I returned from South Africa last week, and I wanted to say another massive
THANK YOU for those who donated many months ago, and to update whoever is interested on what I actually did there.
For the last three months I volunteered with Restless Development on the International Citizen Service. I lived in the rural depths of South Africa’s Eastern Cape, near a small town called Libode. A history of apartheid, economic inequality and the HIV epidemic in this area has left a predominantly young population to struggle with unemployment, high HIV prevalence and gender-based violence, along with a general lack of confidence or opportunity to stand up against these problems and attempt to change their communities for the better.e many months ago, and to update whoever is interested on what I actually did there.
Alongside Nwabisa, a South African team leader and a friend who I will never forget, I supported 14 young volunteers from the UK and South Africa to change the lives of young people in the rural communities surrounding Libode. As a team, we learned how to live together in a developing rural community, where we delivered sessions on career guidance, life skills, and entrepreneurship to students in two schools and to a group of 30 out-of-school youth. We also helped individuals to develop business plans, registered two co-operatives, taught computer literacy and organised two community events.
The highlight of my placement was a ‘Dragon’s Den’ inspired Young Entrepreneurs Competition. Teams of four from the schools and the youth centre developed business plans and presented these plans to a judging panel. Those that made it through the first round also presented to 150 students at the big finale. It was truly overwhelming to see the extent of their plans, and their drive to be entrepreneurs, even though they had never been given that kind of support before.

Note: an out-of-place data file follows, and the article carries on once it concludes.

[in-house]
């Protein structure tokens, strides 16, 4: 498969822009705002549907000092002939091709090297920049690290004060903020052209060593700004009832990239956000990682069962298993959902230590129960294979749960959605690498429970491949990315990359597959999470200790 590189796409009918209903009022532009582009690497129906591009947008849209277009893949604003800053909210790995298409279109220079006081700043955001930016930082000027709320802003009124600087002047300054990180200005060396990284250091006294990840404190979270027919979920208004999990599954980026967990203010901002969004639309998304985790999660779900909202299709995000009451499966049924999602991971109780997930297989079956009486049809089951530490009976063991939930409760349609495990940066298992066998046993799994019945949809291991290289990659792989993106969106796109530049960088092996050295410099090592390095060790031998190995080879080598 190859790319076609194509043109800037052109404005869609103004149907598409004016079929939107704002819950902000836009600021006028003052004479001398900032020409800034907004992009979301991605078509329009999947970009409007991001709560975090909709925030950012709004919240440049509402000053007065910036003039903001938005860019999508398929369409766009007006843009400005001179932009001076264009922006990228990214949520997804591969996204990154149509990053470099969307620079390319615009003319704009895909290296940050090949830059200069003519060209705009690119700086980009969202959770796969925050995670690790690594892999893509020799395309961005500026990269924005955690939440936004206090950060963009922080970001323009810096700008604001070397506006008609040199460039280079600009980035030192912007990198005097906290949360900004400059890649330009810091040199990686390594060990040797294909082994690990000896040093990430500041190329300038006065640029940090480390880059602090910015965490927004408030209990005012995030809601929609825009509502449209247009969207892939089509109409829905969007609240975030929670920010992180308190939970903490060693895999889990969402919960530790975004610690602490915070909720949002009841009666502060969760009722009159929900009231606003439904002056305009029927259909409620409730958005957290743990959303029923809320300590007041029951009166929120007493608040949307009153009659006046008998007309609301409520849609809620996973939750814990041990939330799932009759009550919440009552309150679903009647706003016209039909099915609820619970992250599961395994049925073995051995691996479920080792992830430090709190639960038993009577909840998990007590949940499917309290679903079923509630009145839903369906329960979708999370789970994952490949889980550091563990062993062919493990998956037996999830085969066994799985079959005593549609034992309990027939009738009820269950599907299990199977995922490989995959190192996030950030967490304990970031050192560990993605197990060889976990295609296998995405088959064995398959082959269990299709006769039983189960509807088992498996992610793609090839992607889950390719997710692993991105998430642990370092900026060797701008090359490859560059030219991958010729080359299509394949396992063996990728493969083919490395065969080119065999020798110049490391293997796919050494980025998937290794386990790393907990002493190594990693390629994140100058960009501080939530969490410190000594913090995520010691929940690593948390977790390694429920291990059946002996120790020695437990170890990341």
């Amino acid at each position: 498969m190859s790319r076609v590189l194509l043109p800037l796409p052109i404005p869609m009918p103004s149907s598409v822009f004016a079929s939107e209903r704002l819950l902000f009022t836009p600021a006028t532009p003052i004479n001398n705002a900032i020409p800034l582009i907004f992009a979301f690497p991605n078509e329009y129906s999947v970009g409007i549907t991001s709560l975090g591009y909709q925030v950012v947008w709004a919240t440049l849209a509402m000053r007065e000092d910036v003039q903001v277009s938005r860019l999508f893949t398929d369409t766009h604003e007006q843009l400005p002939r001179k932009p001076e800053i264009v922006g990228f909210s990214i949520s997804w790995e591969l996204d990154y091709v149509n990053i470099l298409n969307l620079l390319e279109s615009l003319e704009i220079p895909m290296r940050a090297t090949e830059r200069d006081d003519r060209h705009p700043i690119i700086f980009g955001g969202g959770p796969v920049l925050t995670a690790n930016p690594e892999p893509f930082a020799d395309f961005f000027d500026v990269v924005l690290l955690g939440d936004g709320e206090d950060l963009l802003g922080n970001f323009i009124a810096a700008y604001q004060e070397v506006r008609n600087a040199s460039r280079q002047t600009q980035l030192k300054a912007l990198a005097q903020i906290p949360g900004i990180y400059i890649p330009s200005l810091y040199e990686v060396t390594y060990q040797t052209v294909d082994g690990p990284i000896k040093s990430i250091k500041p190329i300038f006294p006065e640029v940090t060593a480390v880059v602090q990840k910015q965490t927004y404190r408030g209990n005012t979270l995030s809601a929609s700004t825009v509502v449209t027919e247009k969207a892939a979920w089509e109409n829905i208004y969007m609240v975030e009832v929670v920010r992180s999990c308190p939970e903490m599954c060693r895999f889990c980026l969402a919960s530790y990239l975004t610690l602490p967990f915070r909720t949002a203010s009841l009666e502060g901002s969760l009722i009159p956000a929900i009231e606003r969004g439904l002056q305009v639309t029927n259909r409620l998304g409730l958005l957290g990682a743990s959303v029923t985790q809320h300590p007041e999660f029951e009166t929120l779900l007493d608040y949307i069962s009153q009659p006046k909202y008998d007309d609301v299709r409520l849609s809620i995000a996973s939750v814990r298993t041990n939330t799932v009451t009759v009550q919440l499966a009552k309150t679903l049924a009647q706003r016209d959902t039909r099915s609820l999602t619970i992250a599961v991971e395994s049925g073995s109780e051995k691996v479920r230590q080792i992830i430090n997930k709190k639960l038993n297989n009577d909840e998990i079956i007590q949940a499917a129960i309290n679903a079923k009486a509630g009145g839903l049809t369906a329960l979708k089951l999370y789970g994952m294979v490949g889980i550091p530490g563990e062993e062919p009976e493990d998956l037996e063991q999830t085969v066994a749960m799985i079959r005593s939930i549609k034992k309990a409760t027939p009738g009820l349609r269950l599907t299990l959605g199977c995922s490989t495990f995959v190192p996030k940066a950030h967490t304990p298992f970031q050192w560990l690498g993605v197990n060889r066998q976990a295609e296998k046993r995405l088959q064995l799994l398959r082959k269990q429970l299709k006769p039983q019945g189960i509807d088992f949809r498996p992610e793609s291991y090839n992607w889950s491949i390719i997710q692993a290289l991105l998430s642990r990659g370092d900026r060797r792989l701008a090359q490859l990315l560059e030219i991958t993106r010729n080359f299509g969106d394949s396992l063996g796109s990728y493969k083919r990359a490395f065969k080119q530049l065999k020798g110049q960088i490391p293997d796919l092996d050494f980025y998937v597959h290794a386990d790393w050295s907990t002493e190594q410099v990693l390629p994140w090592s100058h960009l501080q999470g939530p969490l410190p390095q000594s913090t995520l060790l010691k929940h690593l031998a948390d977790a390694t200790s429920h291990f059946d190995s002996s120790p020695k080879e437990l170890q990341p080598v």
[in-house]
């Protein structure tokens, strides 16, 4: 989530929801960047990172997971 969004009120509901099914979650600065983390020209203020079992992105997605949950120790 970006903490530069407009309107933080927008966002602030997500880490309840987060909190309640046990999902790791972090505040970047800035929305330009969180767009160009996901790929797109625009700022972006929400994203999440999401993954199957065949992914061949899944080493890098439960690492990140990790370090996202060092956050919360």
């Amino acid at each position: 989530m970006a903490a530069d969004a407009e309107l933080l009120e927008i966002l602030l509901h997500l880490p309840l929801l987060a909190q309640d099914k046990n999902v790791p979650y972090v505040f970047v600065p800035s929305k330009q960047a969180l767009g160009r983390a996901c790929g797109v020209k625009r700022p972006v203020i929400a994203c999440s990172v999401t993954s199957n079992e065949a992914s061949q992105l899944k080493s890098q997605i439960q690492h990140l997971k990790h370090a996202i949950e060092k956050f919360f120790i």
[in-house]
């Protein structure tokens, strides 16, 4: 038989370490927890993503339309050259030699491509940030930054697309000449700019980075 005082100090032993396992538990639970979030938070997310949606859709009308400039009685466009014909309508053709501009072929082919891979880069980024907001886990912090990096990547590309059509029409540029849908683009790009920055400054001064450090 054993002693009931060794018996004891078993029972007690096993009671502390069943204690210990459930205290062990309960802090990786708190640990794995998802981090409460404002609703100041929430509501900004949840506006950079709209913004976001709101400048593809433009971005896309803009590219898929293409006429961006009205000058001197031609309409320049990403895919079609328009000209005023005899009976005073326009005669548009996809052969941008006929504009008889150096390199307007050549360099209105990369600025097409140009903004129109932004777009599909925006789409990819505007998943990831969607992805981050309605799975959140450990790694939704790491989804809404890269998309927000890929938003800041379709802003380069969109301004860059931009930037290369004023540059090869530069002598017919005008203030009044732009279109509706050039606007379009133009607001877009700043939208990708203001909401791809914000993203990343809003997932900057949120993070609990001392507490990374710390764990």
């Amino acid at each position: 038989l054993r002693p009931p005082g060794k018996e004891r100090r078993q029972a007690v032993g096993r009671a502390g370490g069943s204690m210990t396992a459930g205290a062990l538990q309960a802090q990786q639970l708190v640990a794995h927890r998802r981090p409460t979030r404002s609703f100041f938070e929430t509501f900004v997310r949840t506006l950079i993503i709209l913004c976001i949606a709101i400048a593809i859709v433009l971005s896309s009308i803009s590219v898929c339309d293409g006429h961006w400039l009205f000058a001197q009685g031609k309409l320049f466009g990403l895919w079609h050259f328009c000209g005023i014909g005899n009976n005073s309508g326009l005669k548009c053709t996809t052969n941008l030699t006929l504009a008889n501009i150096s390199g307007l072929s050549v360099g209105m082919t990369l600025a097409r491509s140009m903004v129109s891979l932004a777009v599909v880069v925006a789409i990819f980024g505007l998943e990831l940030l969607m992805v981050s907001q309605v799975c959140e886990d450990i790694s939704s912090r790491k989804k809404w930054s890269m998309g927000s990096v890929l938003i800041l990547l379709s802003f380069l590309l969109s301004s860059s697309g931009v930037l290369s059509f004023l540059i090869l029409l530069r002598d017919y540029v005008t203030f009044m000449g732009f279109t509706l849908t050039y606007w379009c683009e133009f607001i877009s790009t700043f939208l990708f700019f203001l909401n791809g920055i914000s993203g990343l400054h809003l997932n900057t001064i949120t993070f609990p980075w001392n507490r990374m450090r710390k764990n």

The winning business plan was based on starting a pharmacy in the local area, and each team member won a week’s work experience with a local business as well as vouchers and a medal. Other ideas included an internet cafe, a gym and personal fitness programme, and an educational cinema with dvd rentals. As part of the event we informed young people of the grants and microfinance available to them, and there were several motivational speakers (including myself!) The teachers had never seen this entrepreneur potential in their students before and were astounded! As you can see (in the pictures) the hall was fully packed and it took some confidence for the teams to present. A dj booming house tunes between presentations kept the students happy, and everyone was treated to food at the end.
The last three months have certainly been an unforgettable experience.
During my placement I was always so busy with the work itself that it was difficult to find the time to reflect. Looking back, I realise I have developed so much more confidence in myself through supporting and leading a team of young people in the context of a developing country.
In terms of what I have seen, the issues I’ve come across and the people that I met, it has only given me that extra drive to continue tackling key issues, including poverty, HIV and access to healthcare – even if it feels like a difficult uphill journey sometimes! I understand, more than ever, how the actions we take in the UK and the policies we support can have a profound impact on the lives of regular people in developing countries.
Thank you everybody for making this possible!
If you’d like to be a Team Leader or General Participant on ICS in 2014, find out more here.